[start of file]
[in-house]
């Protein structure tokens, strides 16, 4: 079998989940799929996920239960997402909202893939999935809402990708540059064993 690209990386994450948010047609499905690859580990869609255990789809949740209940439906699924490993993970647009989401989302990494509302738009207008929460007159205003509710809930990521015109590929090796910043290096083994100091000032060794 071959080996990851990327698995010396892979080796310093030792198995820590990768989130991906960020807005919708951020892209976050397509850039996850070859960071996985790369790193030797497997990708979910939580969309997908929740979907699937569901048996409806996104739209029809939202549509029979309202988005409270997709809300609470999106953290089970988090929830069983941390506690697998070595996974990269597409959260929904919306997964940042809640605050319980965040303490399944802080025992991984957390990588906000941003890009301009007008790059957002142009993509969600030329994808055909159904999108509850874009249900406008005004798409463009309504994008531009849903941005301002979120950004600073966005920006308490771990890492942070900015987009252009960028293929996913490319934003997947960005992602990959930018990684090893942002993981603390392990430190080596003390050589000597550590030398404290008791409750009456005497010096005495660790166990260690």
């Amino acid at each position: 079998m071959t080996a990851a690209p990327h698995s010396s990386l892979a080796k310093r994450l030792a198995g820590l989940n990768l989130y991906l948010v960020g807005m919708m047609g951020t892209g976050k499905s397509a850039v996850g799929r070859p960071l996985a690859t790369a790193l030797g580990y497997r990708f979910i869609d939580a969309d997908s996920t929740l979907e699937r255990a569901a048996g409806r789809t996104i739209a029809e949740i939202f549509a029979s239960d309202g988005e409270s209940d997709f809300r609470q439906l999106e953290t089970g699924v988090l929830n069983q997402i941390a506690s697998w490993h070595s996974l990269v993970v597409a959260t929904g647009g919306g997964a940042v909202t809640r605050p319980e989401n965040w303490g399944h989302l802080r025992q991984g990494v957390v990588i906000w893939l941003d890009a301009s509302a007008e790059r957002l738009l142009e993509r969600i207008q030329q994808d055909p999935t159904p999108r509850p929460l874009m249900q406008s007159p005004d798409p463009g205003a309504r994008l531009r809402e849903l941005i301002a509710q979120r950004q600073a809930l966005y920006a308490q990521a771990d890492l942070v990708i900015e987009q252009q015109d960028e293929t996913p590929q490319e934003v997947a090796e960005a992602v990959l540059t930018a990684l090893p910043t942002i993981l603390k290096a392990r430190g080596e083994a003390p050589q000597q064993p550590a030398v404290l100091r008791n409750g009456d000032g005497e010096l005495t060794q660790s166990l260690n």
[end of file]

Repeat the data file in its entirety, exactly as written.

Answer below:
[in-house]
């Protein structure tokens, strides 16, 4: 079998989940799929996920239960997402909202893939999935809402990708540059064993 690209990386994450948010047609499905690859580990869609255990789809949740209940439906699924490993993970647009989401989302990494509302738009207008929460007159205003509710809930990521015109590929090796910043290096083994100091000032060794 071959080996990851990327698995010396892979080796310093030792198995820590990768989130991906960020807005919708951020892209976050397509850039996850070859960071996985790369790193030797497997990708979910939580969309997908929740979907699937569901048996409806996104739209029809939202549509029979309202988005409270997709809300609470999106953290089970988090929830069983941390506690697998070595996974990269597409959260929904919306997964940042809640605050319980965040303490399944802080025992991984957390990588906000941003890009301009007008790059957002142009993509969600030329994808055909159904999108509850874009249900406008005004798409463009309504994008531009849903941005301002979120950004600073966005920006308490771990890492942070900015987009252009960028293929996913490319934003997947960005992602990959930018990684090893942002993981603390392990430190080596003390050589000597550590030398404290008791409750009456005497010096005495660790166990260690």
């Amino acid at each position: 079998m071959t080996a990851a690209p990327h698995s010396s990386l892979a080796k310093r994450l030792a198995g820590l989940n990768l989130y991906l948010v960020g807005m919708m047609g951020t892209g976050k499905s397509a850039v996850g799929r070859p960071l996985a690859t790369a790193l030797g580990y497997r990708f979910i869609d939580a969309d997908s996920t929740l979907e699937r255990a569901a048996g409806r789809t996104i739209a029809e949740i939202f549509a029979s239960d309202g988005e409270s209940d997709f809300r609470q439906l999106e953290t089970g699924v988090l929830n069983q997402i941390a506690s697998w490993h070595s996974l990269v993970v597409a959260t929904g647009g919306g997964a940042v909202t809640r605050p319980e989401n965040w303490g399944h989302l802080r025992q991984g990494v957390v990588i906000w893939l941003d890009a301009s509302a007008e790059r957002l738009l142009e993509r969600i207008q030329q994808d055909p999935t159904p999108r509850p929460l874009m249900q406008s007159p005004d798409p463009g205003a309504r994008l531009r809402e849903l941005i301002a509710q979120r950004q600073a809930l966005y920006a308490q990521a771990d890492l942070v990708i900015e987009q252009q015109d960028e293929t996913p590929q490319e934003v997947a090796e960005a992602v990959l540059t930018a990684l090893p910043t942002i993981l603390k290096a392990r430190g080596e083994a003390p050589q000597q064993p550590a030398v404290l100091r008791n409750g009456d000032g005497e010096l005495t060794q660790s166990l260690n």